and which are carried on by unthinking people. Refrain from them,
denounce them upon all occasions as a sacrilege upon the day made
sacred to the memory of those who died that this nation and country
might remain undivided under a common fiag.

Comi'ades will discontinue the use of the words "Decoration Day,"
which is a misnomer, and hereafter, upon all occasions use the words
" Memorial Day," as per vote of the National Encampment at Baltimore,
Md., June, 1882.

By command of

Official : Department Commander.

A. C. Monroe,

Assistant Adjutant- General.



IIkadquauters Depaktment of Massachusetts,

Grand Army of the Republic

12 Pemberton Sq., Koom 6

General Orders, \ Boston, May 15, 1883.

No. 6 /

I. General Orders, No. 11, aud circular from National Headquarters
are hereby proinulijated.

II. Comrades : — As we are nearing Memorial Day, and there seems
to be at the present time a deep interest manifested in our Order
throughout the State, I desire to appeal to all my comrades of this
Department for a rencAved effort to bring within our fold every worthy
and deserving soldier aud sailor of the Union. It is very evident that
the Memorial Day exercises of this year will be of unusual interest, as
the public generally have become interested, and the women and children
are ready and anxious to lend a helping hand. Our old comrades in
arms outside of our organization are looking on in astonishment at the
enthusiasm created over the Grand Army of the Republic today, aud it
seems to me that this is an opportune time to add to our membership,
and to bring into our ranks those men who should be with us upon that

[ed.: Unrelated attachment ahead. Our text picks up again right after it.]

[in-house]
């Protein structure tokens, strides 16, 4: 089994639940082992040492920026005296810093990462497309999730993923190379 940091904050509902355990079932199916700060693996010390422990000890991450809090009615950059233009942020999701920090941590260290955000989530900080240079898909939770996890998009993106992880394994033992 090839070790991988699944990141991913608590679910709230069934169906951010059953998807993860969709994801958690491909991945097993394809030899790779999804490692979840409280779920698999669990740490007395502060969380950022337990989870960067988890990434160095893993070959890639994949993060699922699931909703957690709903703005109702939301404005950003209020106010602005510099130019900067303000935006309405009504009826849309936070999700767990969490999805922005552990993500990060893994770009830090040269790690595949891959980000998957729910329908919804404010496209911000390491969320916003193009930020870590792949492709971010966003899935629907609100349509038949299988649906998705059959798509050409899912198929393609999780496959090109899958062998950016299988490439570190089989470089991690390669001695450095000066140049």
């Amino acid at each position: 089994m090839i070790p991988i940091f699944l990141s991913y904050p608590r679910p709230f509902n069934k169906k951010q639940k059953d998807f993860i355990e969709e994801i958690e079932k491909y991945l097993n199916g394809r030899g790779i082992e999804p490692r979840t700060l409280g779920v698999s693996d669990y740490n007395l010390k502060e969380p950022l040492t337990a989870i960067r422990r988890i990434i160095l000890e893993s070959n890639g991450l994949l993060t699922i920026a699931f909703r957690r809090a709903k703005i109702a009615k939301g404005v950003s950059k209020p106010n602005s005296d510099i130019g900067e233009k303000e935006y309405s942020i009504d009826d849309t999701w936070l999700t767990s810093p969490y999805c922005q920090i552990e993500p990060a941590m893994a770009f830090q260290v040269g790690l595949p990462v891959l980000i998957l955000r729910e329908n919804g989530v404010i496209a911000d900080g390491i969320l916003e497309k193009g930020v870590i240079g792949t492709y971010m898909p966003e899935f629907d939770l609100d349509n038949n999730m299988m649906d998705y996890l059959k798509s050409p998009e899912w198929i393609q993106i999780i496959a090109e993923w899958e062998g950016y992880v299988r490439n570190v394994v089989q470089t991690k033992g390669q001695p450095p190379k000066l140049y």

day to pay their tribute of honor aud respect to their dead comrades.
Every comrade can do something towards recruiting his Post; I there-
fore ask that each comrade take this appeal to himself and do Avhat in
him lies to the end that our organization may be strengthened and our
ranks filled upon Memorial Day.

III. Post Commanders will use every endeavor to have their com-
rades in line upou that day, and thus show to the world that we at least
have not forgotten the cause for which they died and the sacrifices made
by our dead comrades.

IV. Post Chaplains will forward to these headquarters a full
account of the Memorial Day exercises of their Posts, also an account
of the services held the Sunday preceding, in order that they ma\^ at
some time be placed in proper shape.

V. A new Post has been organized since the date of last General
Order, viz : William II. Freeman Post 129, MUlville, John Ferguson,

VI. The address of the following named persons is wanted at these
headquarters, viz.: Capt. ,7ohn D. Brown, Co. B, 43d Regt., U.S C.T. :
Lieut. H. Lee Clark, Co. H, 2d Mass. H.A ; Lieut. Perpeute, Co. E,
2d Mass Cav. : Lieut. John T. Small, Co. A, 19th Mass. Inf. ; Capt. Rufus
B. Plummer, Co. C, 20th Mass. Inf. ; Corp. Geo. Carter, Co. A, 21st Mass.
Inf.; any comrade serving on U.S. Gunboat Nipsic in 18G4; names of
two comrades of Co. A, 1st U.S. Art.; names of any two members of
Co. II, 20th Mass. Inf.; Dr. McCall, Surgeon in charge of Mt. Pleasant
Hospital, Washington, D. C, 18G4; also Dr. Fransau, Surgeon, same
Hospital ; also the address of one Brewster, of the guards of 2d Div.

Online LibraryGrand army of the republic. Dept. of MassachusettsJournals of the encampment proceedings of the Department of Massachusetts G.A.R. frm 1881 to 1887 inclusive → online text (page 23 of 64)